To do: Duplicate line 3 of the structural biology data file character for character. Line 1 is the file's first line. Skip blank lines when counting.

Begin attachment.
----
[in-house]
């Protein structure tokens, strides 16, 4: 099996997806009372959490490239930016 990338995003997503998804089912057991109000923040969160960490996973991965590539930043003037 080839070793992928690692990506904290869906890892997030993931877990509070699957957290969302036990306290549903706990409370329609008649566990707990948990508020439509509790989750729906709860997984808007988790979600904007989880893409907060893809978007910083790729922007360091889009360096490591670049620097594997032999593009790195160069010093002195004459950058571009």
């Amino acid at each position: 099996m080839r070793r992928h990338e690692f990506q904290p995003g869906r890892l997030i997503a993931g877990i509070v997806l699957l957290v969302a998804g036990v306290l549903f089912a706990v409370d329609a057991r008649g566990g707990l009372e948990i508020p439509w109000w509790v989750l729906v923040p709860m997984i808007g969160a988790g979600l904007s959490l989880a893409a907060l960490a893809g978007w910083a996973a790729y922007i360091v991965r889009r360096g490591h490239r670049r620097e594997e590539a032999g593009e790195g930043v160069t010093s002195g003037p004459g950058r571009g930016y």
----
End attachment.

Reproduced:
């Amino acid at each position: 099996m080839r070793r992928h990338e690692f990506q904290p995003g869906r890892l997030i997503a993931g877990i509070v997806l699957l957290v969302a998804g036990v306290l549903f089912a706990v409370d329609a057991r008649g566990g707990l009372e948990i508020p439509w109000w509790v989750l729906v923040p709860m997984i808007g969160a988790g979600l904007s959490l989880a893409a907060l960490a893809g978007w910083a996973a790729y922007i360091v991965r889009r360096g490591h490239r670049r620097e594997e590539a032999g593009e790195g930043v160069t010093s002195g003037p004459g950058r571009g930016y």